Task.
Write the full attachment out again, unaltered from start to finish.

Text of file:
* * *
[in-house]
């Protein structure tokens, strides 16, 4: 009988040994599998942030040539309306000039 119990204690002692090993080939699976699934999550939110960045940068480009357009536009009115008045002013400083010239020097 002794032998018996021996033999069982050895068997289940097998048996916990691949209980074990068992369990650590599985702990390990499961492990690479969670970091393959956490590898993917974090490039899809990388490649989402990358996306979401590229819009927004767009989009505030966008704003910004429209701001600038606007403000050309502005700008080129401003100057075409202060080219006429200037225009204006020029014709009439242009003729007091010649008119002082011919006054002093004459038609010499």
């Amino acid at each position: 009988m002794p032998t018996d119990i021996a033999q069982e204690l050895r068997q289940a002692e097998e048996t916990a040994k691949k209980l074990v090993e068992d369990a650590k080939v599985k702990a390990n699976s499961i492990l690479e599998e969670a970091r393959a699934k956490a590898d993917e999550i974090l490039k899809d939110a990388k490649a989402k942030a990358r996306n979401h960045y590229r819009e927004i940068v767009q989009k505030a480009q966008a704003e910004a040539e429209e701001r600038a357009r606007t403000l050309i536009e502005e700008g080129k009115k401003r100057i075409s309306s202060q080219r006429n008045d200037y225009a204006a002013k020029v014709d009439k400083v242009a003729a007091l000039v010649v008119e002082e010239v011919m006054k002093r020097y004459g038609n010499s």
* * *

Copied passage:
[in-house]
């Protein structure tokens, strides 16, 4: 009988040994599998942030040539309306000039 119990204690002692090993080939699976699934999550939110960045940068480009357009536009009115008045002013400083010239020097 002794032998018996021996033999069982050895068997289940097998048996916990691949209980074990068992369990650590599985702990390990499961492990690479969670970091393959956490590898993917974090490039899809990388490649989402990358996306979401590229819009927004767009989009505030966008704003910004429209701001600038606007403000050309502005700008080129401003100057075409202060080219006429200037225009204006020029014709009439242009003729007091010649008119002082011919006054002093004459038609010499």
């Amino acid at each position: 009988m002794p032998t018996d119990i021996a033999q069982e204690l050895r068997q289940a002692e097998e048996t916990a040994k691949k209980l074990v090993e068992d369990a650590k080939v599985k702990a390990n699976s499961i492990l690479e599998e969670a970091r393959a699934k956490a590898d993917e999550i974090l490039k899809d939110a990388k490649a989402k942030a990358r996306n979401h960045y590229r819009e927004i940068v767009q989009k505030a480009q966008a704003e910004a040539e429209e701001r600038a357009r606007t403000l050309i536009e502005e700008g080129k009115k401003r100057i075409s309306s202060q080219r006429n008045d200037y225009a204006a002013k020029v014709d009439k400083v242009a003729a007091l000039v010649v008119e002082e010239v011919m006054k002093r020097y004459g038609n010499s």